“Sabrina,” directed by Sydney Pollack and released Dec. 15, 1995, is about a once-unattractive and unnoticed chauffeur’s daughter (Julia Ormond), who grew up among the staff of the Larrabee mansion and developed unreciprocated feelings for the young, reckless, and somewhat spoiled David Larrabee (Greg Kinnear). After leaving the mansion to spend two years in France working for Vogue magazine, she returns with new beauty, confidence, and poise having “found herself in Paris.” With the transformation of her appearance, she finally captures David’s admiration, but when his business-minded brother, Linus (Harrison Ford), learns that this possible union would ruin a $1 billion merger, he sets out to win Sabrina’s heart under false pretense, just long enough for the contracts to be signed.
Throughout the film, the sensitive, somewhat unsure Sabrina often appears weak compared to the stone-cold, scheming, manipulative businessman that is Linus Larrabee. But Sabrina’s quiet strength is the only force that can penetrate the heart of a man like Linus, and it does exactly that. The positive transformation of Sabrina’s outward appearance attracts David’s fleeting attention, but the beauty of her soul is the only thing strong enough to rescue Linus, “the world’s only living heart donor.”
“Sabrina” addresses the concept of beauty. When asked if she knows how beautiful she is, Sabrina simply replies, “no,” as if she is perfectly content not knowing. Every human being struggles with feeling less than beautiful, insignificant, unknown. When Sabrina leaves the boundaries of the mansion that had, all her life, been a picture of what she wanted but couldn’t have, she discovers a world that is hers for the taking; she realizes beauty isn’t a result of who chooses her but of who she chooses to be. Sabrina is therefore not afraid to love, not afraid to risk being hurt.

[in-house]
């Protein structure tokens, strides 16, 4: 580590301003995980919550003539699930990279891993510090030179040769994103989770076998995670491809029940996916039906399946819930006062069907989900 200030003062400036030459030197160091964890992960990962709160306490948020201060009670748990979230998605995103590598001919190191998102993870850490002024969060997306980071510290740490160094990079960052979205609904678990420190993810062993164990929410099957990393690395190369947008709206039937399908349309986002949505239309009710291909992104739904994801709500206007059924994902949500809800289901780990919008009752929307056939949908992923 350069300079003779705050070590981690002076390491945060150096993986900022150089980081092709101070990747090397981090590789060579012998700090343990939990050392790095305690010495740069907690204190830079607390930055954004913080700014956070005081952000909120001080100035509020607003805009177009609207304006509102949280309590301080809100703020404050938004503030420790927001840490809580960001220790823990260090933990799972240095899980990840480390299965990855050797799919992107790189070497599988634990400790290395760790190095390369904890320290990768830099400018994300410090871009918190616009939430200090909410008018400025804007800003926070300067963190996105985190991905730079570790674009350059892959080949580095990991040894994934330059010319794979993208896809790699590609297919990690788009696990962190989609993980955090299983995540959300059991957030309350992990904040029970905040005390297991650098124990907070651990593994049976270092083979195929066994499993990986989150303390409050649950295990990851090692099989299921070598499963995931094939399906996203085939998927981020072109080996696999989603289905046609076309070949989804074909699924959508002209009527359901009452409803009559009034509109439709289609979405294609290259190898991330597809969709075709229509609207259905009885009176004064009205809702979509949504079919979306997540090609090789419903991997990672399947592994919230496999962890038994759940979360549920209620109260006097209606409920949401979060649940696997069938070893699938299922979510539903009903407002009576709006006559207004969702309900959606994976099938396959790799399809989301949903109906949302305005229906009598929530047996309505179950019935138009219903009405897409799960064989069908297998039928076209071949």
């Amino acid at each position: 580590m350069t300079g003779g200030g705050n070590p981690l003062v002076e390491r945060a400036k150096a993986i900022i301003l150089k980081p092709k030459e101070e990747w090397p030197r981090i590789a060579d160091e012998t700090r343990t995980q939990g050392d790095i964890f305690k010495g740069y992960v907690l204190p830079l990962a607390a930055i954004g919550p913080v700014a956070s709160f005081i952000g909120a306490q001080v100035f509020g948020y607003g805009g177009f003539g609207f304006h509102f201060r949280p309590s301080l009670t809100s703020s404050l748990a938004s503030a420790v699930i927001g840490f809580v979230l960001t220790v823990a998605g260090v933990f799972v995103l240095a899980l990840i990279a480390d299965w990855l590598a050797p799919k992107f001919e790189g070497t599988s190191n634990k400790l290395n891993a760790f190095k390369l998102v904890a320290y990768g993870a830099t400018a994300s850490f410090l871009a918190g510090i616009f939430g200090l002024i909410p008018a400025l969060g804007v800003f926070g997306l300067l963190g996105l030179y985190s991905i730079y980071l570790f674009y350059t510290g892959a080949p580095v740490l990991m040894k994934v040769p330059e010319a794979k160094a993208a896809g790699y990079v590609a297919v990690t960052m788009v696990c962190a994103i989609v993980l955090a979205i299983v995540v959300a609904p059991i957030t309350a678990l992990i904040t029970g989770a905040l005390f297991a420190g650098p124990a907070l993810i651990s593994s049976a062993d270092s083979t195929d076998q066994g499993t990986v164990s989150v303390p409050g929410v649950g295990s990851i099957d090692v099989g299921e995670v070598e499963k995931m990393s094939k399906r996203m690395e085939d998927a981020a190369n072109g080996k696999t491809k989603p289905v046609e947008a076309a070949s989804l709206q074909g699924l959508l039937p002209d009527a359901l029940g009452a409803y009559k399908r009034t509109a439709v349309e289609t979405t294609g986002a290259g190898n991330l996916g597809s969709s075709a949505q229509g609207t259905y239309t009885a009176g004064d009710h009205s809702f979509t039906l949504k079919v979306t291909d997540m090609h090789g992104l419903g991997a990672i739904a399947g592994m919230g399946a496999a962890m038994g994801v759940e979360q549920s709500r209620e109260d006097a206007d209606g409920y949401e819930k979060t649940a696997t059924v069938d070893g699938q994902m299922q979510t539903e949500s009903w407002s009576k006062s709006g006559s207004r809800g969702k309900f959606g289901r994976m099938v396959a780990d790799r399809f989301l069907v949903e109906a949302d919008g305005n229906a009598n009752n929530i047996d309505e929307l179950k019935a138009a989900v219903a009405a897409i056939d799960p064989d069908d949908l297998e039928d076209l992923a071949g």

The film, a remake of the 1954 version starring Audrey Hepburn, received multiple award nominations specifically for the original song “Moonlight,” by John Williams, Alan Bergman, and Marilyn Bergman. Harrison Ford was also nominated for “best performance by an actor in a motion picture comedy or musical,” and Greg Kinnear won the Chicago Film Critics Association Award for “most promising actor.”
I’ll admit I have a mild obsession with 90’s chick flicks (and maybe Harrison Ford), but “Sabrina” is more than just a feel-good movie. Without meaning to, Sabrina saves Linus from living without being truly alive. With her newfound appreciation for simplicity, she strides back into a world that no longer owns her and proves that more isn’t always better. The softness of her voice and the steadfastness of her convictions offer a superior perspective of beauty, as well as a sense of consistency and dependability that remind us we probably need to be rescued, too.